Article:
Rebellion: A Novel
Andreas Pum is a war veteran. We meet the recovering amputee after the end of WWI. Rather than being depressed or agonized by his condition, Andreas is upbeat. After all, the government will provide for him. He isn’t just an invalid. He is an invalid with a medal. At first things go as planned. He gets a permit to be an organ grinder, he finds a woman to marry, his life is all that he could want it to be. He is smug, content, and even takes pride in his virtuosity on his instrument. What he doesn’t count on is crossing paths with Herr Arnold.
This is a slim but well constructed novel. Hardly a word goes to waste. The first six chapters deal with Pum’s happy progress. In chapter seven the action suddenly shifts, as if to illustrate how one can coast along, assuming everything is wonderful, when all along, Fate has been hovering, waiting for an opportunity, the perfect vessel through which to make it’s power known. Even this isn’t the ultimate irony, however, for just as quickly as Pum’s star descends, the star of his ne’er-do-well friend, Willi, is on the rise. How can this be? Would a just God let this happen?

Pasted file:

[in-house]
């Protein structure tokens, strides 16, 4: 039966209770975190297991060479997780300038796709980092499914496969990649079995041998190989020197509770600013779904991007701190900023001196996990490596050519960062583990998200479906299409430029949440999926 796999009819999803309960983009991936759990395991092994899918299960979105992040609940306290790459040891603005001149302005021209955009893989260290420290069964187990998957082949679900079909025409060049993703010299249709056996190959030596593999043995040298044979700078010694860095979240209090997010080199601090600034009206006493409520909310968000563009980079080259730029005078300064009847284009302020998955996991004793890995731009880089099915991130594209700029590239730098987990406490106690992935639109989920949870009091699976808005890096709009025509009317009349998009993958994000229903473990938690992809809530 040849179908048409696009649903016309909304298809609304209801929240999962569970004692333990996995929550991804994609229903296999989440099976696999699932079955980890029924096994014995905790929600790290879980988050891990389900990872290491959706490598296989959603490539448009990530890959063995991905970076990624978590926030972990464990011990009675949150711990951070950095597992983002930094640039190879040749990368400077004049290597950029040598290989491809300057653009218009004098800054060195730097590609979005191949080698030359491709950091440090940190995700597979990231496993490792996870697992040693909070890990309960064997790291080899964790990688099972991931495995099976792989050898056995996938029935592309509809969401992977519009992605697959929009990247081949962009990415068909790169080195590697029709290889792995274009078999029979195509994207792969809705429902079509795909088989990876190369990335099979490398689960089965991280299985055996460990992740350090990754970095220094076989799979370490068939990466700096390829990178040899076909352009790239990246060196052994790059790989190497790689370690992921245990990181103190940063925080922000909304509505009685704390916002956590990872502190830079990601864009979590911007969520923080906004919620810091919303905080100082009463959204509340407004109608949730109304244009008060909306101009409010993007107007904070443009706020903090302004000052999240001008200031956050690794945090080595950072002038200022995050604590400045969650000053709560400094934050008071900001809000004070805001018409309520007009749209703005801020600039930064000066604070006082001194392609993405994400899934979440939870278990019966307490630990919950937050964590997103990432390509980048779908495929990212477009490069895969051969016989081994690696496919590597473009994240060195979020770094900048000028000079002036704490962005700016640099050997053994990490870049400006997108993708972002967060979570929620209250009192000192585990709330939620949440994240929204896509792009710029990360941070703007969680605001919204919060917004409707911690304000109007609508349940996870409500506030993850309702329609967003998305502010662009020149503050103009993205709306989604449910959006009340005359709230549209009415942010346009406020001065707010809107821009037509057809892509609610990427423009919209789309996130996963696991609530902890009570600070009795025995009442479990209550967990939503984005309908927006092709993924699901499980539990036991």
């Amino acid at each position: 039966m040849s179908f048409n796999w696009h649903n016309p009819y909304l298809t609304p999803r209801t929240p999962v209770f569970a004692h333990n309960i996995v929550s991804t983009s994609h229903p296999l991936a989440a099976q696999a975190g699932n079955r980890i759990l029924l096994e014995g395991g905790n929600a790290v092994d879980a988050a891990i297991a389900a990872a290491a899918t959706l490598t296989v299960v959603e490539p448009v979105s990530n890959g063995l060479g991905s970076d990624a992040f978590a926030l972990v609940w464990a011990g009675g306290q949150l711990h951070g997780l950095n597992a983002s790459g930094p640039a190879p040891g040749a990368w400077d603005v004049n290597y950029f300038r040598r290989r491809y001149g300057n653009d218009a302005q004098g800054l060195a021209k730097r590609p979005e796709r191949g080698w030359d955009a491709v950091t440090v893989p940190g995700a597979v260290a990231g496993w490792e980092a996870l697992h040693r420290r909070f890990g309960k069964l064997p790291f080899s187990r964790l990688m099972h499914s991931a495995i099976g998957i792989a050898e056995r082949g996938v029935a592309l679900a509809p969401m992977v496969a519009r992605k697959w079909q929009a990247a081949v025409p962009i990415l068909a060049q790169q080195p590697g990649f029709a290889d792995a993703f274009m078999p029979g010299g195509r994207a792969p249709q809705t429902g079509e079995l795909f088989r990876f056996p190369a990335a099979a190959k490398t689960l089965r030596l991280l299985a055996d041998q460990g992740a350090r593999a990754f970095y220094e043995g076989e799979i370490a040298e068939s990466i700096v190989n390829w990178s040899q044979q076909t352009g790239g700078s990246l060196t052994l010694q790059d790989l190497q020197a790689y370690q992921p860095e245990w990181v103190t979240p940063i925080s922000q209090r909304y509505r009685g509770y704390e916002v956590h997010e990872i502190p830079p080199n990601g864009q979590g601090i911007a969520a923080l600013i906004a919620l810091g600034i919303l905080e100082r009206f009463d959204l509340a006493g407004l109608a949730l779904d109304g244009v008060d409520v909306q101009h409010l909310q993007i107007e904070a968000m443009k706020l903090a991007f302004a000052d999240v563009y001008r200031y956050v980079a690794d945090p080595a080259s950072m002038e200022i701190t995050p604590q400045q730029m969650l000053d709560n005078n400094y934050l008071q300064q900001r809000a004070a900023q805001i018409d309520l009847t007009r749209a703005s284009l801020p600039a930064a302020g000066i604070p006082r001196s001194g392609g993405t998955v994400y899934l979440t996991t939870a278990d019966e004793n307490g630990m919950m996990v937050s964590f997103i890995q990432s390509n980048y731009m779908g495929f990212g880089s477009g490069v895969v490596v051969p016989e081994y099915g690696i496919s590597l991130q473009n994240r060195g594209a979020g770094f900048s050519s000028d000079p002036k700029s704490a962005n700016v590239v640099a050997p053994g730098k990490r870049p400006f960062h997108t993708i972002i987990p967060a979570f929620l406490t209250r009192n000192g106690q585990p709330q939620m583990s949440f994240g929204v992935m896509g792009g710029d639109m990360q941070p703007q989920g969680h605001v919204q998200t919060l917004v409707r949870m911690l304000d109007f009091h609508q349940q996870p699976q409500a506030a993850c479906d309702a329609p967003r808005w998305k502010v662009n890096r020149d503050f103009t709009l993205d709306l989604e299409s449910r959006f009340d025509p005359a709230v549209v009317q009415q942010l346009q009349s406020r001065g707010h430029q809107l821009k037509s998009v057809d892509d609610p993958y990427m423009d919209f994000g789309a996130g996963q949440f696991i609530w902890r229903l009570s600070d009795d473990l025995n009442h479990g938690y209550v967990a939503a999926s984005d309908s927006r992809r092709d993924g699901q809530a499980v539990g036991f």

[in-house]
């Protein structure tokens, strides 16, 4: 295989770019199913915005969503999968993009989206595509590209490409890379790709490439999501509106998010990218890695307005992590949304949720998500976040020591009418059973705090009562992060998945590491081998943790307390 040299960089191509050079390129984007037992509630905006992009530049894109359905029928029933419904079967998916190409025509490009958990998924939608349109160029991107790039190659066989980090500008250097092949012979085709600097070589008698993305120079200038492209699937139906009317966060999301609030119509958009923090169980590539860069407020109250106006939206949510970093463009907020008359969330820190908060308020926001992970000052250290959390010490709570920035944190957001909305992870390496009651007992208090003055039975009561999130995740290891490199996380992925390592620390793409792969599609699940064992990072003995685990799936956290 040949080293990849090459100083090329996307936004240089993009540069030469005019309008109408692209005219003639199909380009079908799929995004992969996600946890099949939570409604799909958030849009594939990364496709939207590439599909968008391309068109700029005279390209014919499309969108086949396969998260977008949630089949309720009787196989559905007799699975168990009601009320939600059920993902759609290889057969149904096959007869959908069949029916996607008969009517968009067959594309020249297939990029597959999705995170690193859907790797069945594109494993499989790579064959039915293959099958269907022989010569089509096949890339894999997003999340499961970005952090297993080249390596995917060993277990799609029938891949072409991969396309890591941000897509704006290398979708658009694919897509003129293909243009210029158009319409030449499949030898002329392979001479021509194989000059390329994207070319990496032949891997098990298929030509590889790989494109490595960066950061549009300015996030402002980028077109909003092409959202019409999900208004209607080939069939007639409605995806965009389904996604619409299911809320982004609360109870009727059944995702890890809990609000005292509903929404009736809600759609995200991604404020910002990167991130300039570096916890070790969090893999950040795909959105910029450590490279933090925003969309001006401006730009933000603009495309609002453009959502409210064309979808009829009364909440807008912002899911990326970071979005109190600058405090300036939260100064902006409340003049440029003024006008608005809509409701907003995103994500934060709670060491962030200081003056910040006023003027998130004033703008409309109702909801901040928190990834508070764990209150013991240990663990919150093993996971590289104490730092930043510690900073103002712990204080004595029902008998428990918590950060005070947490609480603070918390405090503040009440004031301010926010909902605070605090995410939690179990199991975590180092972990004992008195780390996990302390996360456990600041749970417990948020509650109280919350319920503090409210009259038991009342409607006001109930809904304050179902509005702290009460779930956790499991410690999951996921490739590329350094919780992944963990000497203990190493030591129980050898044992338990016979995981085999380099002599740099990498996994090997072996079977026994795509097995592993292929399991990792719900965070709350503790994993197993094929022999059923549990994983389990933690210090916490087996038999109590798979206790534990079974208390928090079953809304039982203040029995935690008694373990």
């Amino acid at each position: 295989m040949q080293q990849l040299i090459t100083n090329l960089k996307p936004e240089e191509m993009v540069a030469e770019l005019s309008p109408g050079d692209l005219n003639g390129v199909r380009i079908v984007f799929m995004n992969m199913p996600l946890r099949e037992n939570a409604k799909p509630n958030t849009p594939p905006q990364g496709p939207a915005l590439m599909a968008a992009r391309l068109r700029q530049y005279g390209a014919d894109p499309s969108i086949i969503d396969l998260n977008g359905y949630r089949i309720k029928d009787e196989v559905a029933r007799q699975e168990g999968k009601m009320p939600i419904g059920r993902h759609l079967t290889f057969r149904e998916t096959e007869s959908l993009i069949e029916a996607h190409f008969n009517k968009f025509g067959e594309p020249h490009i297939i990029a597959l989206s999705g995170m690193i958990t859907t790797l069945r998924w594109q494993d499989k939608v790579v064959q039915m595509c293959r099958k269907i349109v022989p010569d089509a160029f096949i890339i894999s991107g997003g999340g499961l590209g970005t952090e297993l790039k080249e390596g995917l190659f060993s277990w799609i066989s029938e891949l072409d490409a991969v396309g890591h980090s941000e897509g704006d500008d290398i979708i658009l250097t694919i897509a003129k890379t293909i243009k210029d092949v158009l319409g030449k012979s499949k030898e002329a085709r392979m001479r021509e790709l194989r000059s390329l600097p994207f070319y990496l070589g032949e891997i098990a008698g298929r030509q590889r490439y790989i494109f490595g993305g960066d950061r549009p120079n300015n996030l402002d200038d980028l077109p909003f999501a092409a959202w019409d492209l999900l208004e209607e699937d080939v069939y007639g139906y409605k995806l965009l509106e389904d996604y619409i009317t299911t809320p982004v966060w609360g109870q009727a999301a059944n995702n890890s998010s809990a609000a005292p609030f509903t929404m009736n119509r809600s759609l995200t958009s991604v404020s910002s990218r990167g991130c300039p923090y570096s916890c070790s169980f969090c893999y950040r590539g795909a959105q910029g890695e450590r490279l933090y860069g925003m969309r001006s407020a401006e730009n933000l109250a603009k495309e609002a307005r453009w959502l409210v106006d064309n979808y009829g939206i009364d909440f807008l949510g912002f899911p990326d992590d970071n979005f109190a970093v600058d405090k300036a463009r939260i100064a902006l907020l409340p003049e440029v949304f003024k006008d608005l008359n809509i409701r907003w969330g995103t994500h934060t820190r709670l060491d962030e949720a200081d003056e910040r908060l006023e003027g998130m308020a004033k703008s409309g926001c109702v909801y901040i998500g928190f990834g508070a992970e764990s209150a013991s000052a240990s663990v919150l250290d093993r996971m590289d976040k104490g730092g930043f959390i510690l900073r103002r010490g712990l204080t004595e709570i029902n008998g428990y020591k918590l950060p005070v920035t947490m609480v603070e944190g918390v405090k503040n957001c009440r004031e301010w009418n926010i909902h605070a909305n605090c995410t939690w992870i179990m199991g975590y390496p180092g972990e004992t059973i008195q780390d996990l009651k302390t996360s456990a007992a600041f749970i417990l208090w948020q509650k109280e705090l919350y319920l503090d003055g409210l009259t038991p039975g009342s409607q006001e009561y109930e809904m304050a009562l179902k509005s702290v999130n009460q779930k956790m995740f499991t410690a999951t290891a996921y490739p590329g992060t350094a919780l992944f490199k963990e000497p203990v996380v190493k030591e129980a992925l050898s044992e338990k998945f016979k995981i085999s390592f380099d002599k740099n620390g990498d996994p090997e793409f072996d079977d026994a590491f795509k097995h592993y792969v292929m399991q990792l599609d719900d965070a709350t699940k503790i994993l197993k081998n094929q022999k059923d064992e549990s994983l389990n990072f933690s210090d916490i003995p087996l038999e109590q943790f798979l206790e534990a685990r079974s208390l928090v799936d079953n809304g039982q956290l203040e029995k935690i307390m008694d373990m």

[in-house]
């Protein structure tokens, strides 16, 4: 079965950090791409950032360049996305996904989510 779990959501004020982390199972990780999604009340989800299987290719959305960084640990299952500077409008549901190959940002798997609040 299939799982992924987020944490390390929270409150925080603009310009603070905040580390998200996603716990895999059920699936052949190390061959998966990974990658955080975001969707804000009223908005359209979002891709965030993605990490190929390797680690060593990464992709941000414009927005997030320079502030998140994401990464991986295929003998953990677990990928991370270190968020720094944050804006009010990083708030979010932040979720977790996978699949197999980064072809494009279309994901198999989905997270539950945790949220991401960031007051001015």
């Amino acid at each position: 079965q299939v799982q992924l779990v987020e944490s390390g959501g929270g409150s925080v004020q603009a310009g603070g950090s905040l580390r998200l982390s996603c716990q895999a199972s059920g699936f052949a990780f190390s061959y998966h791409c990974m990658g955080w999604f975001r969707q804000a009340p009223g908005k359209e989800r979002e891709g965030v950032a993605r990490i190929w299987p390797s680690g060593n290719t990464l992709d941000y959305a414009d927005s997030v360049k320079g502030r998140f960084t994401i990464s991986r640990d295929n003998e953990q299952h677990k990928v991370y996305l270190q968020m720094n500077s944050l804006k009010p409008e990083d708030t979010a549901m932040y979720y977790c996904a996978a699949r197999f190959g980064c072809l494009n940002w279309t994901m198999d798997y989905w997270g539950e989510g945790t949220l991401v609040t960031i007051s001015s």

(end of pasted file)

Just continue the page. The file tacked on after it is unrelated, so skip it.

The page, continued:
Rebellion is well worth reading. It contains page after page of pithy observations on humanity, nature, faith and loss. Unlike other novels with similar themes, it is approachable because it doesn’t rely on a surreal or overly contrived plot development. Andreas Pum could be any one of us, really, and any one of us could be Herr Arnold.